This Christmas

Shirley Ma' Dere Whitfield (Loretta Devine, "Crash," "Dreamgirls") begins her annual holiday preparations by temporarily banishing live-in lover Joe Black (Delroy Lindo, "Wondrous Oblivion," "Domino") from her bed. It is a secret some of her six children have already guessed, but they all have something of a surprise themselves beginning with the appearance of eldest brother Quentin (Idris Elba, HBO's "The Wire," "28 Weeks Later") for the first time in four years "This Christmas."

Laura's Review: B

Writer/director Preston A. Whitmore II ("The Walking Dead") mixes his own life experience with time worn genre cliches yet produces a holiday movie that feels fresh thanks largely to his appealing and talented cast. Loretta Devine packs sexy with maternal, her sleepy, sexy eyes and resplendent figure combined with the warmest, truest of smiles, grounding the film as the wise but worried matriarch. Besides Joe's status as live-in lover, none of Ma' Dere's children know that she's divorced their father, Senior, a jazz musician whose musical calling was greater than his nesting one. Musician Quentin arrives, therefore, with a dislike of Joe, seeing him as a supplanter he is determined to roust. His arrival is also not purely motivated, as he's ducking a serious gambling debt. Eldest sister Lisa (Regina King, "Ray," 2007's "24," "Year of the Dog") is a doormat to husband Malcolm (Laz Alonso, "Captivity," "Stomp the Yard"), who is pressuring her to convince her siblings to sell the family dry cleaning business to finance a business deal. Lisa is always at natural odds with Kelli (Sharon Leal, "Dreamgirls," "Why Did I Get Married?"), a NYC businesswoman with the college education who rankles at everything her brother-in-law does. On leave from the Marines, Claude (Columbus Short, TV's "Studio 60 on the Sunset Strip," "Stomp the Yard") has a double whammy up his sleeve, revealed when he gets arrested after pulling a gun at the El Rey, the hometown nightclub the siblings visit. Home from college, Mel (Lauren London, "ATL") is focused on finding some nookie time with boyfriend Devean (Keith Robinson, "Dreamgirls"). Last but not least, live at home Michael 'Baby' Whitfield (teenaged singing sensation Chris Brown, "Stomp the Yard") is afraid to tell mom that he has inherited Senior's genes. At first, "This Christmas" seems stilted, with Whitmore reconfiguring clusters of family members to stand around talking, but once he sets his game pieces on his chess board, the film falls into a natural rhythm. The ensemble cast works well, although some stand out more than others. Old pros Lindo and Devine are just right and enjoy well worked chemistry together. King aces a complex character and her sibling chafing with Leal is the real deal, simmering as it does over genuine sisterly love. Mekhi Phifer ("Clockers," TV's "ER") works his natural warmth and charm as the local firefighter who makes Kelli reconsider her stance on single life. In his second film role, Brown, who elicited screams and shrieks at the screening I attended, is a natural and performs a terrific version of "Try a Little Tenderness" as well as the titular song. As the outsiders coming into the family for the first time, Robinson is a cutie who gets his turn with a nicely delivered dinner table speech and Jessica Stroup ("The Hills Have Eyes II"), as perhaps the film's biggest twist, is wholesomely pretty and sympathetic. Ronnie Warner as Dude and David Banner ("Black Snake Moan") as Mo provide some humor and action as Quentin's debt collectors (Warner has a blast with the film's closing dance gauntlet, the cast letting their hair down in an enjoyable coda). Sure there are some problems with "This Christmas." Ma' Dere's huge, prosperous looking home begs the question of how the Whitmores afforded to live here on a dry cleaning biz reportedly not making much money and a missing musician father. Then there's Rosie (Lupe Ontiveros, "Real Women Have Curves"), a character who does nothing but stand around and smile, a Hispanic who could only be a maid, although her presence is never really explained. But there is warmth and humor enough to distract one these questions. Lisa's rebellion is a female empowerment crowd pleaser and the Christmas morning church scene earns every one of its hugs.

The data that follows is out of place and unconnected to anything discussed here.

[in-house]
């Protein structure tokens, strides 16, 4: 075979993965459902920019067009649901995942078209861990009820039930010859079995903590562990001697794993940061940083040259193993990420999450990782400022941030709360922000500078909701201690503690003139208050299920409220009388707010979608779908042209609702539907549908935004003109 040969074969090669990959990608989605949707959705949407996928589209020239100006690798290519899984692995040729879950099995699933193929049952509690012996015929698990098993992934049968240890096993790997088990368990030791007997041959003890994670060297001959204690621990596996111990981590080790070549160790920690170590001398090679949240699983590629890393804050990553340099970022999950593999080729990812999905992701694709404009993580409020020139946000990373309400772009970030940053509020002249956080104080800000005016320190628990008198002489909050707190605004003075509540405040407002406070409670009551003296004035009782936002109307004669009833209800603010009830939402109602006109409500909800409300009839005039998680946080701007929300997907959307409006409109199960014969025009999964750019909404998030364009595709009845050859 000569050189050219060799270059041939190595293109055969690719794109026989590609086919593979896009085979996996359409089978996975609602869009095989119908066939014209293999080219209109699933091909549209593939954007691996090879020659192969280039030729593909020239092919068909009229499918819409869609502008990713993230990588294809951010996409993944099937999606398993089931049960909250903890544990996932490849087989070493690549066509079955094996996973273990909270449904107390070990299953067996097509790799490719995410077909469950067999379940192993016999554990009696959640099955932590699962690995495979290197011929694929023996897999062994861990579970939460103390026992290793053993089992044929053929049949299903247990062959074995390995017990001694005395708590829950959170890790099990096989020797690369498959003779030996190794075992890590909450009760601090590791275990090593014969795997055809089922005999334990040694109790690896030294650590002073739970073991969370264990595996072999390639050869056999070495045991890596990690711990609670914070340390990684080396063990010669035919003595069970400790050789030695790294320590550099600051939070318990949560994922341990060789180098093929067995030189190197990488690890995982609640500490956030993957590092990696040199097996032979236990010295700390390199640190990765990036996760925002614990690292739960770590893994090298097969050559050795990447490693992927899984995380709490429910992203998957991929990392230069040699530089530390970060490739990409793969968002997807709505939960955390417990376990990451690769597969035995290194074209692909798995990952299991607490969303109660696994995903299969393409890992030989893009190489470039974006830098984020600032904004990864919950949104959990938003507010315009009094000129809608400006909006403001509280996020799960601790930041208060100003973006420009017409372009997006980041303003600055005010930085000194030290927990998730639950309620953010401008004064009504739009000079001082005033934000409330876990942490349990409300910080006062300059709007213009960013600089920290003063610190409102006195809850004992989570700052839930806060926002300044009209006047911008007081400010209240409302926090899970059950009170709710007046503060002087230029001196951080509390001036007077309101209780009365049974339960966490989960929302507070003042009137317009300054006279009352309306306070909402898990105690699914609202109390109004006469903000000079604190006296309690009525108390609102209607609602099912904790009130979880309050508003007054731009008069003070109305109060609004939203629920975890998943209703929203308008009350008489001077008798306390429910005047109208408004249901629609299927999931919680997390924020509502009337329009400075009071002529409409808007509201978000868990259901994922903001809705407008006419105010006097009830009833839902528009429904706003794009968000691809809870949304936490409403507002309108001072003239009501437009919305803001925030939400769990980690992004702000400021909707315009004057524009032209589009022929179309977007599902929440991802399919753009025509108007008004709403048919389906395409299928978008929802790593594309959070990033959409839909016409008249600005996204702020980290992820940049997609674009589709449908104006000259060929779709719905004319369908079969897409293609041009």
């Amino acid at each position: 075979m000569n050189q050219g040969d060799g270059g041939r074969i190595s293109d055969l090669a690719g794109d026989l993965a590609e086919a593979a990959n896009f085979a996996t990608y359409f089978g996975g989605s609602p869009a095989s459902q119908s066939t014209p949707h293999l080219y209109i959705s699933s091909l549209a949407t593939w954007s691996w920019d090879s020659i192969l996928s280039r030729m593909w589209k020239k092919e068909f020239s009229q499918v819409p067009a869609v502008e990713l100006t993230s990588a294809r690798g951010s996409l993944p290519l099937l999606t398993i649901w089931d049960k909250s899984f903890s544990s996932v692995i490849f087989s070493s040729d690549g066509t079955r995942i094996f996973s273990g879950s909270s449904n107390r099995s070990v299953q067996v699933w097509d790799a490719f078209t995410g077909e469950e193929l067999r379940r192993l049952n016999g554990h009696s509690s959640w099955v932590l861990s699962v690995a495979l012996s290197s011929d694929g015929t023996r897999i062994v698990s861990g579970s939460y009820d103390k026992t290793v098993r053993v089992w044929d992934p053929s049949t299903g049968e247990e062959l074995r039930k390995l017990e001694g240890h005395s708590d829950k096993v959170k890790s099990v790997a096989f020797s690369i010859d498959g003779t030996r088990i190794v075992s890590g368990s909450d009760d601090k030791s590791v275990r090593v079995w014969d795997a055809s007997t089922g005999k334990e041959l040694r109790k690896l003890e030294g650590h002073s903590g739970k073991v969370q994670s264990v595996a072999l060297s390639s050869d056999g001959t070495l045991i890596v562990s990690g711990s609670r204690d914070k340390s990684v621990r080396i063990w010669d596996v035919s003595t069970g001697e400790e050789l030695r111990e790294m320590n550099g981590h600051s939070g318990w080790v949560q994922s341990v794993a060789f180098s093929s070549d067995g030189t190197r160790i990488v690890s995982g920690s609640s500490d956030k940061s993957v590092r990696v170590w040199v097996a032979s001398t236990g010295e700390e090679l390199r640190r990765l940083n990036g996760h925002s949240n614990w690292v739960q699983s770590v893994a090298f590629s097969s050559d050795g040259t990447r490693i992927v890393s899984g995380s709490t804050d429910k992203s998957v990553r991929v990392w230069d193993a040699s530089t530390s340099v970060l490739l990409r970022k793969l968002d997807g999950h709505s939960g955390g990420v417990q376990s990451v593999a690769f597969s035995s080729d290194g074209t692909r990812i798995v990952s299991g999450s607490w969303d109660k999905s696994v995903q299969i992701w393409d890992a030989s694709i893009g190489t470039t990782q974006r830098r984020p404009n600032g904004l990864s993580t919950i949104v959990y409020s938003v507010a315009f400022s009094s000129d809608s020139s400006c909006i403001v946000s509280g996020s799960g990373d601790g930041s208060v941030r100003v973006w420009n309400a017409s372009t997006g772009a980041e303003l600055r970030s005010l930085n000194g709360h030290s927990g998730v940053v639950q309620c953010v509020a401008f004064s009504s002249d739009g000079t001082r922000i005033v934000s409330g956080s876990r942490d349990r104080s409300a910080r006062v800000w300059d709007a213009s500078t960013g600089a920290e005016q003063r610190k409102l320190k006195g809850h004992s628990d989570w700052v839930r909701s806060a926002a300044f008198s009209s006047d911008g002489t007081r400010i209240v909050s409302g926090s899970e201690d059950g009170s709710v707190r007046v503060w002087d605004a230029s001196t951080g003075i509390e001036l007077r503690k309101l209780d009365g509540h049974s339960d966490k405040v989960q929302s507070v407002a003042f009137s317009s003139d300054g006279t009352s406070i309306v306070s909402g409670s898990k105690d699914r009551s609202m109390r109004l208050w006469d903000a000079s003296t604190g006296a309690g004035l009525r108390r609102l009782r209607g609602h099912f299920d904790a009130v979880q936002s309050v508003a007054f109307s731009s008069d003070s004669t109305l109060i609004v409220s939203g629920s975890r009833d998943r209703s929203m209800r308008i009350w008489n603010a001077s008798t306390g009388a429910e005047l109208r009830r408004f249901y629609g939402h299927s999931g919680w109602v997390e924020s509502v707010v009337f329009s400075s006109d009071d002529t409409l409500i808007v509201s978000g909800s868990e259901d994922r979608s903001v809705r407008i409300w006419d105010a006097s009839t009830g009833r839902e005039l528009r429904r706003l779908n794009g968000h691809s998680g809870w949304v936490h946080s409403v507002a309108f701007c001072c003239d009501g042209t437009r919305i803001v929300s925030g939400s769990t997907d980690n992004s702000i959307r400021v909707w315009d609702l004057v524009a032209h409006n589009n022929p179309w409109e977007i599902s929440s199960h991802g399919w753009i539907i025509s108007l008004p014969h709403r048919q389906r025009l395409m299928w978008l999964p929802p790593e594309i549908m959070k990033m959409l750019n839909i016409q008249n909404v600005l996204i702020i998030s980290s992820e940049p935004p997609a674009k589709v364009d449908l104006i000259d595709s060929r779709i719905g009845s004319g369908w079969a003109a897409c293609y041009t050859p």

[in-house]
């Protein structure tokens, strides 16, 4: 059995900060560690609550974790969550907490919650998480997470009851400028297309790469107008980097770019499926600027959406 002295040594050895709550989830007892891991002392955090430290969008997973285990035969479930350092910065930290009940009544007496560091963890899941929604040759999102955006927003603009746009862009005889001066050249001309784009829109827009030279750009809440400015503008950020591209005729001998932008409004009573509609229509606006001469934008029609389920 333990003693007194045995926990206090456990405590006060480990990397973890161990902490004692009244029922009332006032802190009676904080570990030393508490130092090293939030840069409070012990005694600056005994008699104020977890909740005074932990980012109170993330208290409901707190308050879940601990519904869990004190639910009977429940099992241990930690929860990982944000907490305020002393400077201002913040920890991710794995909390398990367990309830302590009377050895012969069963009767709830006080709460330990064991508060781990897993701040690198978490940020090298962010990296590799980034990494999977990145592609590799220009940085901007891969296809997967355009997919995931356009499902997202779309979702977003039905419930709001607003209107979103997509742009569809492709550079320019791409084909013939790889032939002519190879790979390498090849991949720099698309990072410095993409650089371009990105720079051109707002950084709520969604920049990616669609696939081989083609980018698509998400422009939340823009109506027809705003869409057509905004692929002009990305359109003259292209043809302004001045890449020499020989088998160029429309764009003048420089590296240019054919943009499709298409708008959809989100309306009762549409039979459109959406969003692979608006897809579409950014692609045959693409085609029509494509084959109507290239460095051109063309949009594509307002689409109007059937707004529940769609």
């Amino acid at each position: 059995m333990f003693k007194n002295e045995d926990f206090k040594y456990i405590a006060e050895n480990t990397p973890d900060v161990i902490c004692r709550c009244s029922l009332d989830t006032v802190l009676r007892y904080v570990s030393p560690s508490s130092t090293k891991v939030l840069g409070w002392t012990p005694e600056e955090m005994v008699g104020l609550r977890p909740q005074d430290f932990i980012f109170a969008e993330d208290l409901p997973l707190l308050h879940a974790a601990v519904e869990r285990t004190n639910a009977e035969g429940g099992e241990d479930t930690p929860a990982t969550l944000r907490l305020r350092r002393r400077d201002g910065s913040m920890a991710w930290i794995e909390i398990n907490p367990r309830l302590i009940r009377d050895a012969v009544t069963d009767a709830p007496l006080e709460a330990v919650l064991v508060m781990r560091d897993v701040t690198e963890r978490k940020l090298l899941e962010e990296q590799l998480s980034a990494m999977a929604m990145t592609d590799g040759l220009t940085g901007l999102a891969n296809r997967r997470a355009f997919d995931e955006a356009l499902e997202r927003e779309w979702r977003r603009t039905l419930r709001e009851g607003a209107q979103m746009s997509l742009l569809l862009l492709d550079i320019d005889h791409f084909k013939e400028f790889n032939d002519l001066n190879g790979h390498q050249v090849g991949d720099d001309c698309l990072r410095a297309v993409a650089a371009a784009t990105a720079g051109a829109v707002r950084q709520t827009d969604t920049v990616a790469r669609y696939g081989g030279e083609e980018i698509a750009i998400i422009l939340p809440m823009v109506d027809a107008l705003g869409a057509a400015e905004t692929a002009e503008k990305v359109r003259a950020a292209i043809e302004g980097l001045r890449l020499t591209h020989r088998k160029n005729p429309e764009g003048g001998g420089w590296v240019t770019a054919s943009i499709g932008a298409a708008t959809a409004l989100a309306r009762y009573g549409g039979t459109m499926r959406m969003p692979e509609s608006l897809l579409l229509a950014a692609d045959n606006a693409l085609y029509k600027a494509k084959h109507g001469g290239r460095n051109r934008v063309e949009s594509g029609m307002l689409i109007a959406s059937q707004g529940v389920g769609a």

Robin's Review: DNS